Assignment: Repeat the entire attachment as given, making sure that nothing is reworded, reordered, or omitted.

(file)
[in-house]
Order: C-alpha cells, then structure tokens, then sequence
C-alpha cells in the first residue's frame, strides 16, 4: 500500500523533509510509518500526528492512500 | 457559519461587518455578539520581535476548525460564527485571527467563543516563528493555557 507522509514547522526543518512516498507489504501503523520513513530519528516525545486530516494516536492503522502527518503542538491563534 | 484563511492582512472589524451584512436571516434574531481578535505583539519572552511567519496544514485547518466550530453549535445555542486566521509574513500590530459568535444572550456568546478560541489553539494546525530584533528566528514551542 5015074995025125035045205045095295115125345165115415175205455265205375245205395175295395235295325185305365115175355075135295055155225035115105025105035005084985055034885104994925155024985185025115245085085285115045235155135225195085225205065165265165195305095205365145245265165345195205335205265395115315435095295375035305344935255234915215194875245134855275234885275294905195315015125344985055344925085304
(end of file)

[in-house]
Order: C-alpha cells, then structure tokens, then sequence
C-alpha cells in the first residue's frame, strides 16, 4: 500500500523533509510509518500526528492512500 | 457559519461587518455578539520581535476548525460564527485571527467563543516563528493555557 507522509514547522526543518512516498507489504501503523520513513530519528516525545486530516494516536492503522502527518503542538491563534 | 484563511492582512472589524451584512436571516434574531481578535505583539519572552511567519496544514485547518466550530453549535445555542486566521509574513500590530459568535444572550456568546478560541489553539494546525530584533528566528514551542 5015074995025125035045205045095295115125345165115415175205455265205375245205395175295395235295325185305365115175355075135295055155225035115105025105035005084985055034885104994925155024985185025115245085085285115045235155135225195085225205065165265165195305095205365145245265165345195205335205265395115315435095295375035305344935255234915215194875245134855275234885275294905195315015125344985055344925085304